Fulke Greville Quotes

when this life is from the body fled, To see it selfe in that eternall Glasse, Where time doth end, and thoughts accuse the dead, Where all to come, is one with all that was; Then living men aske how he left his breath, That while he lived never thought of death.
Fulke Greville (1554-1628), British poet. Caelica (l. 43-46). . . Oxford Book of Seventeenth Century Verse, The. H. J. C. Grierson and G. Bullough, eds. (1934) Oxford University Press.
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Sweet Cupid's shafts, like destiny, Doth causeless good or ill decree. Desert is born out of his bow, Reward upon his wing doth go. What fools are they that have not known That Love likes no laws but his own!
Fulke Greville (1554-1628), British poet. Caelica (l. 43-46). . . Norton Anthology of Poetry, The. Alexander W. Allison and others, eds. (3d ed., 1983) W. W. Norton & Company.
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The worth that worthiness should move Is love, that is the bow of Love. And love as well the foster can As can the mighty nobleman. Sweet saint, 'tis true you worthy be, Yet without love nought worth to me.
Fulke Greville (1554-1628), British poet. Caelica (l. 43-46). . . Norton Anthology of Poetry, The. Alexander W. Allison and others, eds. (3d ed., 1983) W. W. Norton & Company.
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In night when colours all to black are cast, Distinction lost, or gone down with the light; The eye—a watch to inward senses placed, Not seeing, yet still having power of sight— Gives vain alarums to the inward sense
Fulke Greville (1554-1628), British poet. Caelica (l. 43-46). . . Oxford Anthology of English Literature, The, Vols. I-II. Frank Kermode and John Hollander, general eds. (1973) Oxford University Press (Also published as six paperback vols.: Medieval English Literature, J. B. Trapp, ed.; The Literature of Renaissance England, John Hollander and Frank Kermode, eds.; The Restoration and the Eighteenth Century, Martin Price, ed.; Romantic Poetry and Prose, Harold Bloom and Lionel Trilling, eds.; Victorian Prose and Poetry, Lionel Trilling and Harold Bloom, eds.; Modern British Literature, Frank Kermode and John Hollander, eds.).
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Man, dreame no more of curious mysteries, As what was here before the world was made, The first Mans life, the state of Paradise, Where heaven is, or hell's eternall shade, For Gods works are like him, all infinite; And curious search, but craftie sinnes delight.
Fulke Greville (1554-1628), British poet. Caelica (l. 43-46). . . Oxford Book of Seventeenth Century Verse, The. H. J. C. Grierson and G. Bullough, eds. (1934) Oxford University Press.
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I bow'd not to thy image for succession, Nor bound thy bow to shoot reformed kindness, Thy plays of hope and fear were my confession, The spectacles to my life was thy blindness; But Cupid now farewell, I will go play me, With thoughts that please me less and less betray me.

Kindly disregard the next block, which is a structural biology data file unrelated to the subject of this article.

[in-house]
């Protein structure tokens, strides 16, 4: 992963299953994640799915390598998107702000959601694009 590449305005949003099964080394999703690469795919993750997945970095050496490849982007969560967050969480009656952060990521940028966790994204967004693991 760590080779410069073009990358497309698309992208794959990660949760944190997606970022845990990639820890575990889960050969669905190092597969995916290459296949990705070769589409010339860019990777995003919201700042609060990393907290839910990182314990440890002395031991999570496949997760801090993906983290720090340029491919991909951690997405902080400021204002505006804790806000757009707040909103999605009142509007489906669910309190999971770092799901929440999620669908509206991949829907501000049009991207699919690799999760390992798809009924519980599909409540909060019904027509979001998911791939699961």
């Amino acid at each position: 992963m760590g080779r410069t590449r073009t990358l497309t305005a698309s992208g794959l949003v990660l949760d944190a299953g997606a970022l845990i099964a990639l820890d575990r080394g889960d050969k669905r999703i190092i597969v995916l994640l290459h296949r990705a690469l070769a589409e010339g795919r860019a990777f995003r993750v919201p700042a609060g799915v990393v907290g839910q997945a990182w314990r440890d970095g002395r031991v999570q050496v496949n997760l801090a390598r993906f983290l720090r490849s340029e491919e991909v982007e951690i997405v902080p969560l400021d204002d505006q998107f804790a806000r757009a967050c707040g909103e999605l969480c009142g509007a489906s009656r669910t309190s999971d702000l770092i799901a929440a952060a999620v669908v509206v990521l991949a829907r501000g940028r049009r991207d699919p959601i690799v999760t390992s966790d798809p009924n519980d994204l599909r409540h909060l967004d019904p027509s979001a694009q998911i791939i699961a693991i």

Fulke Greville (1554-1628), British poet. Caelica (l. 43-46). . . Oxford Book of Sixteenth Century Verse, The. E. K. Chambers, comp. (1932) Oxford University Press.
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Three things there be in man's opinion dear, Fame, many friends, and fortune's dignities: False visions all, which in our sense appear, To sanctify desire's idolatry.
Fulke Greville (1554-1628), British poet. Caelica (l. 43-46). . . Oxford Book of Seventeenth Century Verse, The. H. J. C. Grierson and G. Bullough, eds. (1934) Oxford University Press.
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And images of self-confusednesses Which hurt imaginations only see— And from this nothing seen, tells news of devils, Which but expressions be of inward evils.
Fulke Greville (1554-1628), British poet. Caelica (l. 43-46). . . Oxford Anthology of English Literature, The, Vols. I-II. Frank Kermode and John Hollander, general eds. (1973) Oxford University Press (Also published as six paperback vols.: Medieval English Literature, J. B. Trapp, ed.; The Literature of Renaissance England, John Hollander and Frank Kermode, eds.; The Restoration and the Eighteenth Century, Martin Price, ed.; Romantic Poetry and Prose, Harold Bloom and Lionel Trilling, eds.; Victorian Prose and Poetry, Lionel Trilling and Harold Bloom, eds.; Modern British Literature, Frank Kermode and John Hollander, eds.).
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Hard-hearted minds relent and rigor's tears abound, And envy strangely rues his end, in whom no fault was found. Knowledge her light hath lost, valor hath slain her knight, Sidney is dead, dead is my friend, dead is the world's delight.
Fulke Greville (1554-1628), British poet, and Sir Edward Dyer (c. 1540-1607), British poet. Epitaph on Sir Philip Sidney (attributed to Greville) (l. 5-8). . . Oxford Book of Sixteenth Century Verse, The. E. K. Chambers, comp. (1932) Oxford University Press.
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Silence augmenteth grief, writing increaseth rage,
Fulke Greville (1554-1628), British poet, and Sir Edward Dyer (c. 1540-1607), British poet. Epitaph on Sir Philip Sidney (attributed to Greville) (l. 1). . . Oxford Book of Sixteenth Century Verse, The. E. K. Chambers, comp. (1932) Oxford University Press.
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